Familial Mediterranean Fever (W2 Reflection)

Whenever I’m presented with a series of confineing boxes to check off race, I’ll smudge some graphite into the “other” box if I’m lucky enough to have that option. Sometimes they’re generous enough to give you a blank space to jot down your identity. That’s when I like to write in “human” and that just makes my day. Being from the largest ethnic group in the world without an internationally recognized nation-state makes me slightly apathetic to race and nationalities (Kurds). The fact that there are greater genetic differences within Africans than between Africans and Eurasians only reinforces my belief that race is somewhat overrated (Genetics). The U.S. Census and some other forms like to inform me that I am White via parentheses that include “any of the original peoples of Europe, the Middle East, or North Africa”. It’s interesting that prior to 1944 Middle Easterners and North Africans were ineligible to obtain citizenship because they were not considered White at that time (Lopez). In my opinion those designations of race were much more political than health-minded; they were designed to determine citizenship rights not health outcomes. That is why I refuse to use my census ascribed race to address my chosen health issue. Let’s put all that history and personal commentary aside while I address a disease much more common among Middle Eastern/Mediterranean Americans than those of other lineages; Familial Mediterranean Fever.

Familial Mediterranean Fever is an inherited condition characterized by episodic fever, rash, and painful inflammation of the abdomen, chest and joints (Counsyl). Approximately 1 in 16 Middle Easterners carry the Mediterranean Fever gene [MEFV] (Counsyl). Mutations in the MEFV gene are mostly responsible for the condition. The MEFV gene produces a protein called pyrin which inhibits chemotactic factors that are produced in response to inflammatory stimuli. Those with the MEFV gene mutated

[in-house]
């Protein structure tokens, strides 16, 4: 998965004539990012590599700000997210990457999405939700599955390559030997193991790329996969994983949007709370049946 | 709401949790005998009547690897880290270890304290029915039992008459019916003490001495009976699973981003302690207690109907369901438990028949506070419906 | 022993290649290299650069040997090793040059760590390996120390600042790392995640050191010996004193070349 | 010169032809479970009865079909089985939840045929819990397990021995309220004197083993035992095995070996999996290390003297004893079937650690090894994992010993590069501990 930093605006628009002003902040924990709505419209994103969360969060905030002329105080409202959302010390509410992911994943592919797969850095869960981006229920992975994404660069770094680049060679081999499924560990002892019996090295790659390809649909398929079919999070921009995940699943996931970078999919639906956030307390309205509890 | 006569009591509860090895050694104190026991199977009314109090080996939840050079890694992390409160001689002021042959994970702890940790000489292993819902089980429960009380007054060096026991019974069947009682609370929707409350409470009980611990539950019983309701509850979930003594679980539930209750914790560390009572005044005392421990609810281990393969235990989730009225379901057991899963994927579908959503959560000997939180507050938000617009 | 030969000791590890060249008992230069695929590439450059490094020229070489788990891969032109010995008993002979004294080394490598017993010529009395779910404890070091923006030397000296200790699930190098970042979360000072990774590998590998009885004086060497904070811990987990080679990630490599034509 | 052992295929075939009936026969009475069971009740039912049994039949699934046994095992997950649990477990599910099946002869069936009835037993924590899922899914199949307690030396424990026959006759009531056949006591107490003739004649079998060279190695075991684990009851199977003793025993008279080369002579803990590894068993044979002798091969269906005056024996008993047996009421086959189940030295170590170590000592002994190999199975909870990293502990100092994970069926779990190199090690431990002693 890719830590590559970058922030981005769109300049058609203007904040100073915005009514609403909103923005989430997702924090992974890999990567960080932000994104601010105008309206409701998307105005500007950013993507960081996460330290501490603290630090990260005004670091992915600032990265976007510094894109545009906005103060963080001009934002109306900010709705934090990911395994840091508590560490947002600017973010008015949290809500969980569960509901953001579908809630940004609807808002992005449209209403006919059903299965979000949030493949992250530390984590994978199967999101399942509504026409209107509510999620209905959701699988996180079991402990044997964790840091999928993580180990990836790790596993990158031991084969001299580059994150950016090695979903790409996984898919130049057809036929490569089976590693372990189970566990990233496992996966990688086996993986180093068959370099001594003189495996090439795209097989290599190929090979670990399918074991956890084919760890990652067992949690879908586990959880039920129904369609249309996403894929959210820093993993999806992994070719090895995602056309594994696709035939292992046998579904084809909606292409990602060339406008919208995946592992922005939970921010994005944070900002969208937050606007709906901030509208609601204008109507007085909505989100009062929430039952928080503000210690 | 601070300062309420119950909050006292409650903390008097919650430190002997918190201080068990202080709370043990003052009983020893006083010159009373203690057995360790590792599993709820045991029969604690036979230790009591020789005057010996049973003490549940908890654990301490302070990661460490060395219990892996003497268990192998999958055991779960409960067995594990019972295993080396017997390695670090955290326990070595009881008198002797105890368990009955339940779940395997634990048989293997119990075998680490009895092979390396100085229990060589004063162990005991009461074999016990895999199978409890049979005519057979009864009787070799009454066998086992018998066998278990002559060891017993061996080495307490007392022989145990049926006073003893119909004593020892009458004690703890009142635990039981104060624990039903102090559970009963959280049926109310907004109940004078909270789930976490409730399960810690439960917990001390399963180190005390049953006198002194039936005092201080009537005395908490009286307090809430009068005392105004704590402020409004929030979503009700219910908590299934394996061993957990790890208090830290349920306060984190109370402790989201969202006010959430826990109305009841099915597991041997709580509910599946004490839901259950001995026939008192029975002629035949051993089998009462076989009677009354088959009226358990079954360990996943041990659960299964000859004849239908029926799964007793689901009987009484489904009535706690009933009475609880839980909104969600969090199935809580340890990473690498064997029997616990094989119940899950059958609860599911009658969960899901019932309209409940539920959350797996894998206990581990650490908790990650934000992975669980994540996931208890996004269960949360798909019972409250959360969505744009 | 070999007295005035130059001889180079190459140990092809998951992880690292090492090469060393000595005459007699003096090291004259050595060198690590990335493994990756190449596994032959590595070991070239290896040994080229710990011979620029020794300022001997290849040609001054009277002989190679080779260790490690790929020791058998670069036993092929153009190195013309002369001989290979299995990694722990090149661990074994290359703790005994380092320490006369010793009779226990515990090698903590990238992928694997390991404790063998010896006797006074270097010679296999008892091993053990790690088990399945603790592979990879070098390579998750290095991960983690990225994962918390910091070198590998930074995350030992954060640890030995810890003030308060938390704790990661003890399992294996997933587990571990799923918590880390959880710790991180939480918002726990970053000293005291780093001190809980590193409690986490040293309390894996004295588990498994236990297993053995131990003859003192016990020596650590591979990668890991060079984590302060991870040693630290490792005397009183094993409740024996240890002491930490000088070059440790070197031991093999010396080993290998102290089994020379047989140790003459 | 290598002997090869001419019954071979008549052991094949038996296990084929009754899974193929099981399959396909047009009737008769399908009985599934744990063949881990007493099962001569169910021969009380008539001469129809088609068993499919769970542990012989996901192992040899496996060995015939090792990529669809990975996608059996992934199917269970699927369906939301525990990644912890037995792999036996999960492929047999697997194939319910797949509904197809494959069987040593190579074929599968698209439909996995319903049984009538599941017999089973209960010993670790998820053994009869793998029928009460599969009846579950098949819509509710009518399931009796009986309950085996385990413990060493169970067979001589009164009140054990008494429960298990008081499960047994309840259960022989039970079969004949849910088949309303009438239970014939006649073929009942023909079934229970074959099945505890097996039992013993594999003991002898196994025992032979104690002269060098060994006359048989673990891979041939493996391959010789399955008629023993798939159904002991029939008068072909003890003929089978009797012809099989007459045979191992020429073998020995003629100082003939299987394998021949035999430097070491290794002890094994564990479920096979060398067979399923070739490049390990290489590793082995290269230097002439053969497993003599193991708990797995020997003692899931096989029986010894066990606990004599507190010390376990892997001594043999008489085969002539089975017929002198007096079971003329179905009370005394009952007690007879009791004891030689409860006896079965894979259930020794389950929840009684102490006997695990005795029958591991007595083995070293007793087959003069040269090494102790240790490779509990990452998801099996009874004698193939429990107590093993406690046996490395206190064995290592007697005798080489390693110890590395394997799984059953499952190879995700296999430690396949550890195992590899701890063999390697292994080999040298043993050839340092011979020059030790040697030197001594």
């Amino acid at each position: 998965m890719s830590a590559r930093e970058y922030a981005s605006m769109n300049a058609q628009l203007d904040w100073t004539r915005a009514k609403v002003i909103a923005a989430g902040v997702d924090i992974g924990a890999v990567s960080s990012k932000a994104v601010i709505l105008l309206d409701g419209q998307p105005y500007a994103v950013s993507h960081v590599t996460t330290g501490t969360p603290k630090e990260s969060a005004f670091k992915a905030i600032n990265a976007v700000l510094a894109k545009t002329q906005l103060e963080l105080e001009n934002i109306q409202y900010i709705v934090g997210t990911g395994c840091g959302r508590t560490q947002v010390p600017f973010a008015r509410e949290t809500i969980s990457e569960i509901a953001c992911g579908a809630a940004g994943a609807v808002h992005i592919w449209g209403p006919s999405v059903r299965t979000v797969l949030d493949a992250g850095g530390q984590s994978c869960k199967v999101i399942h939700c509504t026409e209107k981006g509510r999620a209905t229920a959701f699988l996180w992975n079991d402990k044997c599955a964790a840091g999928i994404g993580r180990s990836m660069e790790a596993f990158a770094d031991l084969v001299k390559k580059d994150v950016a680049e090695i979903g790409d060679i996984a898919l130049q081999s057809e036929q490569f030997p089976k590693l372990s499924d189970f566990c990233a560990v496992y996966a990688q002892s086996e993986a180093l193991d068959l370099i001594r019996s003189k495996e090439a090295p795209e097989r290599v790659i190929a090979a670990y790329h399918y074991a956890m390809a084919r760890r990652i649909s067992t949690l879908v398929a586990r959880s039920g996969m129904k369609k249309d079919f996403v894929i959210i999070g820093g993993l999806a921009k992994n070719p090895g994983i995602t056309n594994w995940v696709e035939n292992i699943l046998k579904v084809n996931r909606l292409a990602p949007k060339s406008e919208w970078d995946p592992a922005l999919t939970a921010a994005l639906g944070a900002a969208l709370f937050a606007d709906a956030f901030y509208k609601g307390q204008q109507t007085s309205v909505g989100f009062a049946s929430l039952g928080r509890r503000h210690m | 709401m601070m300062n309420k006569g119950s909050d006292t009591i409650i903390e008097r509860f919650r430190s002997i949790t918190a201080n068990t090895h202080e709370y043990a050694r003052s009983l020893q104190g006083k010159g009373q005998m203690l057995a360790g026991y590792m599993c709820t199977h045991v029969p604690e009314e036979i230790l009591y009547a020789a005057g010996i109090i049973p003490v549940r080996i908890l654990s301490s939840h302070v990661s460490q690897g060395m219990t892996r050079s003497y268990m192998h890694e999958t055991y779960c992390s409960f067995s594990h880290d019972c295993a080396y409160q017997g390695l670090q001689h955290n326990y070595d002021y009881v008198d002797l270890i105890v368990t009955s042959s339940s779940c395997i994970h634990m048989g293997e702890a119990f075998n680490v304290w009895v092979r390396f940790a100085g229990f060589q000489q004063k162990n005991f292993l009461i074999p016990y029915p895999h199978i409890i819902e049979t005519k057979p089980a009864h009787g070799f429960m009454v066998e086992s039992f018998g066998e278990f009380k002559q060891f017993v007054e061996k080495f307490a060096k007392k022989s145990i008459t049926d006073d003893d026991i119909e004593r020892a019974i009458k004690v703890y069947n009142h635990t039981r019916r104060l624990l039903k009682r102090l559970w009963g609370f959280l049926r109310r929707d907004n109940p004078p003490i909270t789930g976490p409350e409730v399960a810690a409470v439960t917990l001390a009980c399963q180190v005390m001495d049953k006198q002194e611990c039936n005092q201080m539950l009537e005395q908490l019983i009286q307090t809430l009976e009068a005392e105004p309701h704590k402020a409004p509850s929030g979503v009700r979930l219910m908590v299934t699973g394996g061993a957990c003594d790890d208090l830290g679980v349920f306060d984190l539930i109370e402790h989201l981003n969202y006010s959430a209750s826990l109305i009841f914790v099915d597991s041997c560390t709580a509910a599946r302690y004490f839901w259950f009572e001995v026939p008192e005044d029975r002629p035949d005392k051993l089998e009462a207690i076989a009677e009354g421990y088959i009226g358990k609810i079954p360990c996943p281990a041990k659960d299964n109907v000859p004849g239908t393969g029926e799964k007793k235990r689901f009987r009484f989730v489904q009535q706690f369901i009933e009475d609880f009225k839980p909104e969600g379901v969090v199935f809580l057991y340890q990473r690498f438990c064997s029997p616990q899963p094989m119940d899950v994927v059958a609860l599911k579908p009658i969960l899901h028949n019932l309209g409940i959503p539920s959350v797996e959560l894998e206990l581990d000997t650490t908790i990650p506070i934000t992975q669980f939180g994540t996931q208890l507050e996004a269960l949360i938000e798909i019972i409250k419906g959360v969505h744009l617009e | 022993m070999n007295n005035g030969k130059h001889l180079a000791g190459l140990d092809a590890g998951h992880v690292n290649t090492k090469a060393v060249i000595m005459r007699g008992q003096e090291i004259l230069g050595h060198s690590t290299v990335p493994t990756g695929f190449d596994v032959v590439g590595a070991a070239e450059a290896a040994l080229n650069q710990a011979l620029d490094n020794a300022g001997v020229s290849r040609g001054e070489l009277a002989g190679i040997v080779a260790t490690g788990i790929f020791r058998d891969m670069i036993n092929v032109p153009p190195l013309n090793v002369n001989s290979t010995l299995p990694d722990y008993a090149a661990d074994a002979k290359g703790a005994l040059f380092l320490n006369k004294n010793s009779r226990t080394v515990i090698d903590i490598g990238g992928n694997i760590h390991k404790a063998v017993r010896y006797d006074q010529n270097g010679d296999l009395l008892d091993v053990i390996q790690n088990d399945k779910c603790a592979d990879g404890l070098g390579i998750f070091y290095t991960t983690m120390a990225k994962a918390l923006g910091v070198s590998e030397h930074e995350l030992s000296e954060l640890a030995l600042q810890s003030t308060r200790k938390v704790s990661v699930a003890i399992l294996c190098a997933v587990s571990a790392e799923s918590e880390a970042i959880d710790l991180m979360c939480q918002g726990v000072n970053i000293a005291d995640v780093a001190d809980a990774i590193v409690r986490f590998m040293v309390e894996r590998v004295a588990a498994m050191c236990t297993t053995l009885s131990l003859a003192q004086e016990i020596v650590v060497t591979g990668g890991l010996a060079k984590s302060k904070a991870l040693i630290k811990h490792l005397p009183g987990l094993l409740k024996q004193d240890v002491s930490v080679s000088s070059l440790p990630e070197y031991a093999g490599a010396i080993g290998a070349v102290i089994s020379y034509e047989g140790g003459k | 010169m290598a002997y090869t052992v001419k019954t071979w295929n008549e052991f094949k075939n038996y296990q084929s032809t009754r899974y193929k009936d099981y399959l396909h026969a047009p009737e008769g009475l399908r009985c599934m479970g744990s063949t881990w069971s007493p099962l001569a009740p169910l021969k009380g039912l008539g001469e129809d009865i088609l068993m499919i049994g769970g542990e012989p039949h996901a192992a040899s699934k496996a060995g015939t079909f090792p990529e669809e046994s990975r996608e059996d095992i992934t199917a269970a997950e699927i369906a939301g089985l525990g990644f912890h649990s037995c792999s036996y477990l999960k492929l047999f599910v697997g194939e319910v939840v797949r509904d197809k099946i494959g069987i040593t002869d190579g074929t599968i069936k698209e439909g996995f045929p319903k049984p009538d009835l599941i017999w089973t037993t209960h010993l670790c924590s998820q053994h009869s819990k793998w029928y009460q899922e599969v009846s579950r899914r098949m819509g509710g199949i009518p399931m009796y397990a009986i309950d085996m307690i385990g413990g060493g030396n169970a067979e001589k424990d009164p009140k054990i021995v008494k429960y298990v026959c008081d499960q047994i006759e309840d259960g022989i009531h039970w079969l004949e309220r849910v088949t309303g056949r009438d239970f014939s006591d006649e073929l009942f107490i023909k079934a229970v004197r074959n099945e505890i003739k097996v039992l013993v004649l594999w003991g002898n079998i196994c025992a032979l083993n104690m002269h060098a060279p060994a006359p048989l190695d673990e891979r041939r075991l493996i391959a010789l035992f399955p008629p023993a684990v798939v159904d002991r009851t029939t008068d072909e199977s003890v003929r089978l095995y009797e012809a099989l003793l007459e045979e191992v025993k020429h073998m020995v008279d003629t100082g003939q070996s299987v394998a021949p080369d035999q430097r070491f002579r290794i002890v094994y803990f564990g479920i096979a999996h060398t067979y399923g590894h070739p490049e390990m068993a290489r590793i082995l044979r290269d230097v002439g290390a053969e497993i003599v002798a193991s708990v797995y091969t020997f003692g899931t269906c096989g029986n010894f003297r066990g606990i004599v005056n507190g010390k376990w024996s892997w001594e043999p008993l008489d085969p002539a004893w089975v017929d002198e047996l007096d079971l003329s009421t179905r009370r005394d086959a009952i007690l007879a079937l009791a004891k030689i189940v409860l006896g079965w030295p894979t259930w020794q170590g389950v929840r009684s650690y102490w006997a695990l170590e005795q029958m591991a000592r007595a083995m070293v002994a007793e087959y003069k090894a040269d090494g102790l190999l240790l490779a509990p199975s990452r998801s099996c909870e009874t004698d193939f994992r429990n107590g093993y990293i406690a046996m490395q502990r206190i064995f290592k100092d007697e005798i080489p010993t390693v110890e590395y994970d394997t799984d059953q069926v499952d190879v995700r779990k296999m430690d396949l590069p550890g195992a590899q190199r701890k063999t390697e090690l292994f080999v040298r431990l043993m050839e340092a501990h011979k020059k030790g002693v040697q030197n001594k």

lack that ability and experience uninhibited activity and episodes of inflammation with fever.
Aside from the biological origin i.e. the random genetic mutation that caused the diseased, I think that cultural factors are mostly responsible for its spread and concentration. To survive ethnic and religious persecution, many Mediterranean families converted to other religions or intermarried members of other ethnic groups, thus carrying the MEFV gene with them (Medscape). It is not uncommen in these cultures to marry a blood relative such as a second or third cousin (Counsyl). That practice increases the likelihood of the trait being passed on and/or expressing itself. (Textmed)(Textmed)

Race, Genetics, and Health

Certain genetic mutations are more common in certain populations. Genetics are one of the several factors including environment and behavior that determine disease manifestation. The prevalence of diabetes among the Pima indians residing in the United States can help explain the relationship between those factors. The ancestors of the Pima lived in an environment where food was not consistently available. These ancestors developed a genotype that is better at processing sugar and storing storing fat (Week 2: Lecture 2). That mutation was passed on through their generations, remains in their population until today and results in high rates of obesity which leads to type II Diabetes. It isn’t that simple though because Pima populations in Mexico which have a nearly identical thrifty genotype do not experience such levels of diabeties. That is because their diet and physical behaviors reduce their risk for developing obesity and diabetes. Many people attempt to study the effects of genetics by examining disease prevalence by race. This is not reliable because race is overrated (Roberts). The phenotype that we use to determine race is a nearly unidentifiably small and insignificant part of our genotype (Roberts). It is important to study genetic drift and heredity lineages but using race as a proxy is unreliable.



The Kurds- A Nation without a State



Larger Genetic Differences Within Africans Than Between Africans and Eurasians Genetics, Vol. 161, 269-274, May 2002 http://www.genetics.org/content/161/1/269.full


How the U.S. Courts Established the White Race: White By Law

New York University Press, 1996


Familial Mediterranean Fever

Familial Medierranean Fever



Week 2: Lecture 2


Dorothy Roberts: Race and the New Biocitizen – Tarrytown 2010



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